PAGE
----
Murray River Park
Dotted between major national parks along the Murray River lies a series of small reserves collectively known as the Murray River Park.
They were created to form a link between larger protected areas stretching from near the South Australian border across to the Hattah-Kulkyne, Gunbower, Barmah and Warby Range-Ovens River national parks.
These small reserves are part of the network of parks we battled so long to create and which should now protect much of the Murray's River Red Gum wetlands and forests.
But they're not properly protected yet, not while cattle are allowed in to pollute water, trample sensitive wetlands and generally make a mess.
Why are these reserves so important?
The Murray River Park, made up of a string of smaller pieces of public land along the river, adds up to over 20,000 hectares - that's equivalent to about 10,000 MCGs!
The park was intended to:
- Create an almost continuous ecological connection between major national parks.
- Provide a significant natural attraction for camping, boating and recreation in a natural river environment.
- Protect an outstanding scenic landscape for river users.
- Protect parts of the flood plain and river frontage, important to many native species.
- Protect important historical sites and sites of cultural significance to Traditional Owners.
These reserves have the potential to provide a coherent, cattle-free wildlife corridor to improve the quality of water run-off into the Murray River.
Before the 2010 state election the Brumby Labor Government was on the verge of protecting these reserves as part of the historic River Red Gum parks package. They were even legislated and handed over to Parks Victoria for management, but were not formally gazetted or declared before that government lost power.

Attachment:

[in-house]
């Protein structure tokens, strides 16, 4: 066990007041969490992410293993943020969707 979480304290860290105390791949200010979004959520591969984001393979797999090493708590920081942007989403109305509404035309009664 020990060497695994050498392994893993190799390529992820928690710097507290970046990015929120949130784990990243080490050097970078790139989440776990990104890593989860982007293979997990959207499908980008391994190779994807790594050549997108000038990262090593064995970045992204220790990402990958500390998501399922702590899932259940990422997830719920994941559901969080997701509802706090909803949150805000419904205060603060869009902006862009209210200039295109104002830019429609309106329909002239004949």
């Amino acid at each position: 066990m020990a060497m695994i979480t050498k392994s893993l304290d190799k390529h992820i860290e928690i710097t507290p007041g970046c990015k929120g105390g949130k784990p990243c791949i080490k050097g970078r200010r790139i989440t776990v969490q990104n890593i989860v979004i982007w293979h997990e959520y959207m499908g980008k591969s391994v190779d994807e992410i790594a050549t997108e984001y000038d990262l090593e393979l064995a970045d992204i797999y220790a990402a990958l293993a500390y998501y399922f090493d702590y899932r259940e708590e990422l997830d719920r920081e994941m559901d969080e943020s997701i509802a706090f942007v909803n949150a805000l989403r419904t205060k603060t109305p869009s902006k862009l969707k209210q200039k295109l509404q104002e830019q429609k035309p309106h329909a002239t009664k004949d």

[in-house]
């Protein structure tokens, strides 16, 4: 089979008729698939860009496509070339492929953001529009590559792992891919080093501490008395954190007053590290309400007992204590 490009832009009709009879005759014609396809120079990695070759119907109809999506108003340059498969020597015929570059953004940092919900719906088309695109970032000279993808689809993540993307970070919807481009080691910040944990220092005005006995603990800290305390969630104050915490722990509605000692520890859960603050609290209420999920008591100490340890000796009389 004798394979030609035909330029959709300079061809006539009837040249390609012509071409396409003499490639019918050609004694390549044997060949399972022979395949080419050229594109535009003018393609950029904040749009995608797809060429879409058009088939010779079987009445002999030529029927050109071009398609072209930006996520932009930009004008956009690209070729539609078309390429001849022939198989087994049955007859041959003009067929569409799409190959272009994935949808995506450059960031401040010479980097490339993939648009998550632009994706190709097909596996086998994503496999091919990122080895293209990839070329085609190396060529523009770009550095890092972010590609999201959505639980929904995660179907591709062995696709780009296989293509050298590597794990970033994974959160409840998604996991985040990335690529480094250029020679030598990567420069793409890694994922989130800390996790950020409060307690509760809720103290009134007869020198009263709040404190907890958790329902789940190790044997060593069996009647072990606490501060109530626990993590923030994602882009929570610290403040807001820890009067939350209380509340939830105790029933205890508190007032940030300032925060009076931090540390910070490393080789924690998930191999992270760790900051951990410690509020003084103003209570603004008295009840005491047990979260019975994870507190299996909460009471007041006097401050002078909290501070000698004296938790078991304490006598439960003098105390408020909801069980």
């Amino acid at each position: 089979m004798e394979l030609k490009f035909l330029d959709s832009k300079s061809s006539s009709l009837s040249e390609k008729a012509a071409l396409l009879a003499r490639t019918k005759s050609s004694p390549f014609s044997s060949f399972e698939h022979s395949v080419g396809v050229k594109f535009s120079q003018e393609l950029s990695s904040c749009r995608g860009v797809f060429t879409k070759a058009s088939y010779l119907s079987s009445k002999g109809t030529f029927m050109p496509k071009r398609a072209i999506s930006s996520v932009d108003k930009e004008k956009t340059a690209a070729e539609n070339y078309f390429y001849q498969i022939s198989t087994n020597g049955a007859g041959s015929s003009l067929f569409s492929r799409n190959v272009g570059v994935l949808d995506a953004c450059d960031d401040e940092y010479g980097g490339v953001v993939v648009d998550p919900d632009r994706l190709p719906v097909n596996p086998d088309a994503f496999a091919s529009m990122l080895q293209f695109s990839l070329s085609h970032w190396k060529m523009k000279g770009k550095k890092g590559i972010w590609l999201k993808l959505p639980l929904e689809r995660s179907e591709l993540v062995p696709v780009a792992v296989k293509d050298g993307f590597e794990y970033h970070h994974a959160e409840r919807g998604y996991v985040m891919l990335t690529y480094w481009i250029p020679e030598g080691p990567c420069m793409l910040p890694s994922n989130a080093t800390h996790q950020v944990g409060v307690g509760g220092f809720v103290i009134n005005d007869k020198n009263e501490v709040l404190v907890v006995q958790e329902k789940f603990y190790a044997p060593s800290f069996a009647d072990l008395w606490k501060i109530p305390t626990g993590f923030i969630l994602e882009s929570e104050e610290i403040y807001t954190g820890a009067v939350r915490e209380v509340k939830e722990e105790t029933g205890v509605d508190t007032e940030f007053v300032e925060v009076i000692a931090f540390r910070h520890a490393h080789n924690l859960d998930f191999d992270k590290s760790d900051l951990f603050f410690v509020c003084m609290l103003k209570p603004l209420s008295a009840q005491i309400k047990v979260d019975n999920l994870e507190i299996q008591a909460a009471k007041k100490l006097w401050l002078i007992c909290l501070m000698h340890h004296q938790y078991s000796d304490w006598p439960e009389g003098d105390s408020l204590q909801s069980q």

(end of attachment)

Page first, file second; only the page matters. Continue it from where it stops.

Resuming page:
Parks Victoria was also part way through phasing out cattle grazing when the incoming Coalition Government reversed the process of phasing out grazing licences and then re-issued over 200 grazing licences.
As a result, the cows went back in. And so far, they're still there.
Parks Victoria continues to manage the area designated as Murray River Park, even though it is not part of Victoria's parks system and they no longer have any recurrent funding for management of these areas.
What needs to happen
- The Murray River Park needs to be formalised under th Crown land Reserves Act (see Section 47B and 63). This option requires a government gazettal, which in turn requires a review of the official reserve maps and the phasing out of grazing as licences expire.
- Parks Victoria needs at least $5m extra funding each year to manage the Murray River Park.
Please send Victoria's environment minister Lily D'Ambrosio an email asking her to finish what her party started by protecting the Murray River Park from damaging cattle grazing.